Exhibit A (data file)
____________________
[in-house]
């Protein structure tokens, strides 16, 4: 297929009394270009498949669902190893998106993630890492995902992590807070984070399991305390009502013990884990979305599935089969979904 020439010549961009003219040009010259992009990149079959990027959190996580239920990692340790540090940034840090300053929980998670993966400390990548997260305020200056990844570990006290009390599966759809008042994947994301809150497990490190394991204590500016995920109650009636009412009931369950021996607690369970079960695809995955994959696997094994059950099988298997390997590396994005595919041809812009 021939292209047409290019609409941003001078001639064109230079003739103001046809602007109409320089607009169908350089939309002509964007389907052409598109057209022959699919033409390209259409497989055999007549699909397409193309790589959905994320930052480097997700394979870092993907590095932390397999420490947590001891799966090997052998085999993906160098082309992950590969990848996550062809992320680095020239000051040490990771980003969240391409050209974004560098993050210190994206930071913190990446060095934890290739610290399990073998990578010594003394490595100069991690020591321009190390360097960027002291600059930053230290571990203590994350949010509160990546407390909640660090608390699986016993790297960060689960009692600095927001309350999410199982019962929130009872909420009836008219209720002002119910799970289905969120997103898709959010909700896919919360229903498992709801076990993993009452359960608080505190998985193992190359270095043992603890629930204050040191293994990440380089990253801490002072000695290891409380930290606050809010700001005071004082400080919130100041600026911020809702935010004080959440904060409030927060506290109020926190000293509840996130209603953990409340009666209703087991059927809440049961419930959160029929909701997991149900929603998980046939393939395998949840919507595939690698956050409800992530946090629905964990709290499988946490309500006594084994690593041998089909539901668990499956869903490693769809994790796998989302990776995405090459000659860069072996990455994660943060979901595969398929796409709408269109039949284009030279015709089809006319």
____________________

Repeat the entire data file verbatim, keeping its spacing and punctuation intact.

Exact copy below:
[in-house]
């Protein structure tokens, strides 16, 4: 297929009394270009498949669902190893998106993630890492995902992590807070984070399991305390009502013990884990979305599935089969979904 020439010549961009003219040009010259992009990149079959990027959190996580239920990692340790540090940034840090300053929980998670993966400390990548997260305020200056990844570990006290009390599966759809008042994947994301809150497990490190394991204590500016995920109650009636009412009931369950021996607690369970079960695809995955994959696997094994059950099988298997390997590396994005595919041809812009 021939292209047409290019609409941003001078001639064109230079003739103001046809602007109409320089607009169908350089939309002509964007389907052409598109057209022959699919033409390209259409497989055999007549699909397409193309790589959905994320930052480097997700394979870092993907590095932390397999420490947590001891799966090997052998085999993906160098082309992950590969990848996550062809992320680095020239000051040490990771980003969240391409050209974004560098993050210190994206930071913190990446060095934890290739610290399990073998990578010594003394490595100069991690020591321009190390360097960027002291600059930053230290571990203590994350949010509160990546407390909640660090608390699986016993790297960060689960009692600095927001309350999410199982019962929130009872909420009836008219209720002002119910799970289905969120997103898709959010909700896919919360229903498992709801076990993993009452359960608080505190998985193992190359270095043992603890629930204050040191293994990440380089990253801490002072000695290891409380930290606050809010700001005071004082400080919130100041600026911020809702935010004080959440904060409030927060506290109020926190000293509840996130209603953990409340009666209703087991059927809440049961419930959160029929909701997991149900929603998980046939393939395998949840919507595939690698956050409800992530946090629905964990709290499988946490309500006594084994690593041998089909539901668990499956869903490693769809994790796998989302990776995405090459000659860069072996990455994660943060979901595969398929796409709408269109039949284009030279015709089809006319």